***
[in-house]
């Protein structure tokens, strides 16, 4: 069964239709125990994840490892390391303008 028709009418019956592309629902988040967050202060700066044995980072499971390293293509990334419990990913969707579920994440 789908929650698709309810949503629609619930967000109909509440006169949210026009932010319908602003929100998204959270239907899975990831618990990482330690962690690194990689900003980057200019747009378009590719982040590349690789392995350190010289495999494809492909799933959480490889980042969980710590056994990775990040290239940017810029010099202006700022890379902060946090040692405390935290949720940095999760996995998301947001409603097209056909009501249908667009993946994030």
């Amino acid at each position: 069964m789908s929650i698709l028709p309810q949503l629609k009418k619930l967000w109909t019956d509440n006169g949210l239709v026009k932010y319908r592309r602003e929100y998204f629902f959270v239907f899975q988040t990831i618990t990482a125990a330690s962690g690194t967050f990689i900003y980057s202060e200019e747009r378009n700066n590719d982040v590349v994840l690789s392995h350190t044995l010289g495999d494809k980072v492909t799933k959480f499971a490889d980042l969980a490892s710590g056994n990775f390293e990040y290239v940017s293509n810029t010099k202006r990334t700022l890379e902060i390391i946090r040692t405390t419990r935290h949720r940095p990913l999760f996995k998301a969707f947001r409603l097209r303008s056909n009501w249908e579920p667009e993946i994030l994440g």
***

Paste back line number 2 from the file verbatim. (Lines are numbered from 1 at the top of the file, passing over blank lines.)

């Protein structure tokens, strides 16, 4: 069964239709125990994840490892390391303008 028709009418019956592309629902988040967050202060700066044995980072499971390293293509990334419990990913969707579920994440 789908929650698709309810949503629609619930967000109909509440006169949210026009932010319908602003929100998204959270239907899975990831618990990482330690962690690194990689900003980057200019747009378009590719982040590349690789392995350190010289495999494809492909799933959480490889980042969980710590056994990775990040290239940017810029010099202006700022890379902060946090040692405390935290949720940095999760996995998301947001409603097209056909009501249908667009993946994030």